The large-scale atmospheric state associated with widespread wintertime warm and cold extremes in southern Alaska was identified using 1989 to 2007 European Centre for Medium-Range Weather Forecasts Interim Re-Analysis (ERA-I) data. Extremes were defined as days with the coldest and warmest 1% of daily temperatures. Widespread extreme events were identified for days when at least 25 50 km grid cells in the study domain met the extreme temperature criteria. A total of 55 cold and 74 warm extreme days were identified in 19 winters. Composites of the atmospheric state from 5 days before through the day of the extreme events were analyzed to assess the large-scale atmospheric state associated with the extremes. The method of self-organizing maps (SOMs) was used to identify the range of sea level pressure (SLP) patterns present in the ERA-I December–February data, and these SLP patterns were then used to stratify the extreme days by their large-scale atmospheric circulation. Composites for all warm or cold extreme days showed less intense features than those for specific SLP patterns. In all of the composites temperature advection, strongest at 700 hPa, and anomalous longwave radiation were the primary factors that led to the extreme events. The anomalous downwelling longwave radiation was due to either reduced cloud cover, during cold extremes, or to increased cloud cover, during warm extremes. The SOM composites provided additional insight into the temporal evolution of the extreme days and highlighted different portions of southern Alaska most likely to experience temperature extremes for a given SOM SLP pattern.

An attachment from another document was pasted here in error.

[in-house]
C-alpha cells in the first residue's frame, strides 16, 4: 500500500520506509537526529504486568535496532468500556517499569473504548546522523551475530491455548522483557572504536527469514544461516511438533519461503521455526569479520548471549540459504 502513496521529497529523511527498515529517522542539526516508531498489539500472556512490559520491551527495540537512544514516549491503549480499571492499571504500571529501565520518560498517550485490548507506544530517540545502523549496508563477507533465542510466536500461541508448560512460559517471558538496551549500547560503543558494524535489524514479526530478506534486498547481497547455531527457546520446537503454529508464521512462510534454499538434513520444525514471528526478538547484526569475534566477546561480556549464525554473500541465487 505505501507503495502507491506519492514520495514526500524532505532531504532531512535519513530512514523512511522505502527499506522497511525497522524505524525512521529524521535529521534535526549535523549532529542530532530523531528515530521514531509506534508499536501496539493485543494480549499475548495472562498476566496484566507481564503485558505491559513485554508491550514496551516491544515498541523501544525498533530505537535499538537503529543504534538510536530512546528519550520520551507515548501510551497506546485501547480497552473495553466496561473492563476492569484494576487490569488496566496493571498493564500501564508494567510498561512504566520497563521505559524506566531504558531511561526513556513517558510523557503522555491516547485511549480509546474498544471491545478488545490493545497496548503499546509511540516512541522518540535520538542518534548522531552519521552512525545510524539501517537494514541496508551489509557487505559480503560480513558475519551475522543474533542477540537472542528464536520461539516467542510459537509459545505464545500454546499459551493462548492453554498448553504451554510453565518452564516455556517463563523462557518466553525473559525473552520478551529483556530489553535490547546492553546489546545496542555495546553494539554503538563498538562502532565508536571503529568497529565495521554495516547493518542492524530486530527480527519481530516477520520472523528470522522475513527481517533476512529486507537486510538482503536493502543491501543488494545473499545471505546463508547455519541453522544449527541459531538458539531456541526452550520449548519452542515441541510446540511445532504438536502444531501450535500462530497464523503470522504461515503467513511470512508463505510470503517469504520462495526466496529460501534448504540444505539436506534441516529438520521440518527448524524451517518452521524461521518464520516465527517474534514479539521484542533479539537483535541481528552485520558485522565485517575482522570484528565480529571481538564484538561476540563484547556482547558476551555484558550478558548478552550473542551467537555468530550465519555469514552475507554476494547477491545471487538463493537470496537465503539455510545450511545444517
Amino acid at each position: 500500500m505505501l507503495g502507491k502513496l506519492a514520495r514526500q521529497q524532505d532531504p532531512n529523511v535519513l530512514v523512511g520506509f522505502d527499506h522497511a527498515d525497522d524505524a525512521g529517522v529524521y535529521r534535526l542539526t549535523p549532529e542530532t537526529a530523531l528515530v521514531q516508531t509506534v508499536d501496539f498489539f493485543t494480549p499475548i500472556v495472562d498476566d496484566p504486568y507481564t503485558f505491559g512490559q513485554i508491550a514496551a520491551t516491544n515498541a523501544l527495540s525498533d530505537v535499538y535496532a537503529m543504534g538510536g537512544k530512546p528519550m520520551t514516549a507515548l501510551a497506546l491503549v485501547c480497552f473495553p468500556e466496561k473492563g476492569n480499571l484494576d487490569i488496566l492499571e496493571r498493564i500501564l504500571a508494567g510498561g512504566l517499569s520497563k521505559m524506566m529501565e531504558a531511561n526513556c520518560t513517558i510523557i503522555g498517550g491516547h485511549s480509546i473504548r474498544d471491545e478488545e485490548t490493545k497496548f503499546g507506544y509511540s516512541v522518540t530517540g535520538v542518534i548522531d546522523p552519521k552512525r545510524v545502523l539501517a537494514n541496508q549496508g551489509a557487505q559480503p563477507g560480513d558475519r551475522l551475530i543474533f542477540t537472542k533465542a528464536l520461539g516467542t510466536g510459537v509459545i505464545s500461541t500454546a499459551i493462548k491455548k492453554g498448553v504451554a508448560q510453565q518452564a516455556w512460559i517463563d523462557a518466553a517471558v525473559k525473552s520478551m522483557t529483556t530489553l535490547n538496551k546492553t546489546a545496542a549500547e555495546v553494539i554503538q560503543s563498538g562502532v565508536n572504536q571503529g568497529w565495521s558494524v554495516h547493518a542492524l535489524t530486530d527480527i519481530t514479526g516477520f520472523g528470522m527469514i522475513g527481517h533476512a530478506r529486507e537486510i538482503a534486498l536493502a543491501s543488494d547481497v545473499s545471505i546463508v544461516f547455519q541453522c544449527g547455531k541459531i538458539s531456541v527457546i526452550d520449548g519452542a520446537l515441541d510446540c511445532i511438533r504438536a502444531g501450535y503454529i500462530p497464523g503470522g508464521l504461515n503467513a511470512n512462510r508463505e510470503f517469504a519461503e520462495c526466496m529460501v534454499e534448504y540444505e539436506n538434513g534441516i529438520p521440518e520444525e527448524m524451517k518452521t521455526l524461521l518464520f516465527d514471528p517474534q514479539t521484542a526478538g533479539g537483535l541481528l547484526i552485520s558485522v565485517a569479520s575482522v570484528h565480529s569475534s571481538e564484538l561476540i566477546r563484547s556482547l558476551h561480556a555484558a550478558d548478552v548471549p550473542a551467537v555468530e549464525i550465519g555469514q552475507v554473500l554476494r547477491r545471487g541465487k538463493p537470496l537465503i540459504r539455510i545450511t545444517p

Available at: http://works.bepress.com/william-gutowski/60/